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The Power of Empathy
Empathy may be the most important asset to a doctor. It’s one thing to know how to heal an injury, but quite another to know how it feels. You can learn how to treat a herniated disk from a textbook, but no amount of reading can show you the pain your patients are actually experiencing. That’s why I’m glad I came into the world of physical therapy from the patient side. Why I Became a Therapist
As a kid, I was always active in sports, which meant getting a lot of injuries. During basketball season of my sophomore year, I needed the help of a physical therapist for the first time. I was playing forward and I went for a fast break down the court. That’s when my leg went out from under me.
“My history with sports injuries made it easy for me to relate to the athletes I treated. I understood both their pain and their drive to recover.”
love of athletics. I studied hard and played hard, earning my doctorate while finding the time to stay active. My history
I hadn’t been fouled; my knee had subluxed. I experienced these minor dislocations of my kneecap growing up, and all the running had made the issue worse. When it gave out, it gave out hard. I hit the ground in agony and had to limp off the court. I knew if I wanted to keep playing the sport I loved, I needed medical help. So, I went to a physical therapy clinic and began the long rehab process. That’s when I first learned the value of a great therapist. They not only helped me overcome my injury, they helped me understand it. When anything goes wrong with your body, it can be a scary thing. Having the knowledge of the root cause of my injury, and how to prevent it from recurring, was a great comfort. With my therapist’s help, I got back to playing basketball. Of course, I’ve always been a believer in giving your all on the court, so my days of sports injuries were far from over. I was in and out of the clinic for a few years, and the profession really grew on me. After I graduated high school, I went straight into a PT education program. I’d always known I wanted to work in a field where I could help people. After my time rehabilitating my knee, I saw that physical therapy offered to combine my compassion with my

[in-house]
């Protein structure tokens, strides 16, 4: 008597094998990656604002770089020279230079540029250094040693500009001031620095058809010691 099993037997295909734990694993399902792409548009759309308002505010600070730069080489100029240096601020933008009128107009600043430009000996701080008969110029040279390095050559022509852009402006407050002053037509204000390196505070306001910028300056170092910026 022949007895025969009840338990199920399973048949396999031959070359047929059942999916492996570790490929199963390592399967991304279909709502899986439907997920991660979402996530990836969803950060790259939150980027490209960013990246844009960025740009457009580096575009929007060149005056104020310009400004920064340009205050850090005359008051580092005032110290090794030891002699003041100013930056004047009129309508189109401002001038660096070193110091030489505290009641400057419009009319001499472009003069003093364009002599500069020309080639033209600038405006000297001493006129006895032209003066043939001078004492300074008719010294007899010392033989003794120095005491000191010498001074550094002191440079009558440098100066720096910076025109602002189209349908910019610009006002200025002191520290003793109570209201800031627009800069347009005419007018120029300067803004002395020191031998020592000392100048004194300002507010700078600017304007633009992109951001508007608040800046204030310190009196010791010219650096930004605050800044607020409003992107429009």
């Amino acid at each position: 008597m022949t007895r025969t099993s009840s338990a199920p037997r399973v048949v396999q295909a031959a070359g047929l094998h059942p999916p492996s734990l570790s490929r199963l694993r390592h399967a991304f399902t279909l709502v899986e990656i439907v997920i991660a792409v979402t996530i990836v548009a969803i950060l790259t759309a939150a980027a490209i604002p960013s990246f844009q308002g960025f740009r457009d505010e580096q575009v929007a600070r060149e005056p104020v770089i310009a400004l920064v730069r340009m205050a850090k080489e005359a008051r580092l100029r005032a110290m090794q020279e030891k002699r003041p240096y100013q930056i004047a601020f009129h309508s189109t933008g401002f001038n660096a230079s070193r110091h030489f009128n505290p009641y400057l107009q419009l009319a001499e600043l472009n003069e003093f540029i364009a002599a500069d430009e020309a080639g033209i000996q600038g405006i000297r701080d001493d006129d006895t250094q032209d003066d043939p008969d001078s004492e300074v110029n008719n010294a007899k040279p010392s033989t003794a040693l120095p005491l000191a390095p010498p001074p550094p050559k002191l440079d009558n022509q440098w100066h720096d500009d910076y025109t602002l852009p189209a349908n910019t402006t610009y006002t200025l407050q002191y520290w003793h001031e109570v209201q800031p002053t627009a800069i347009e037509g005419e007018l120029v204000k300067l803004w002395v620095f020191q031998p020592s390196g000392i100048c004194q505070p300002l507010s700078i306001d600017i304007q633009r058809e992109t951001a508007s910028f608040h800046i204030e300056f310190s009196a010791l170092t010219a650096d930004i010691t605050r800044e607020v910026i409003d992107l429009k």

with sports injuries made it easy for me to relate to the athletes I treated. I understood both their pain and their drive to recover.
Recently, I had another empathy-building experience. I’d just gotten done playing some competitive basketball when I threw out my back. Turns out I had a herniated disk, something that I’ve helped many patients recover from but had never experienced myself. This made for some interesting moments in the wellness center as I went through the rehabilitation process right beside my patients. This brought my mind back to the importance of being able to empathize with people in my line of work. Sure, you can be compassionate to someone without knowing what their injury feels like. But I’ve found patients really appreciate it when you have firsthand experience of what they’re going through. I remember what it was like to be a patient. I remember how much of a difference it made to understand the problem I was experiencing and being given the knowledge to fix it. That’s why I strive to not only heal, but to educate. I’m so fortunate to have found a clinic that shares that philosophy with me.
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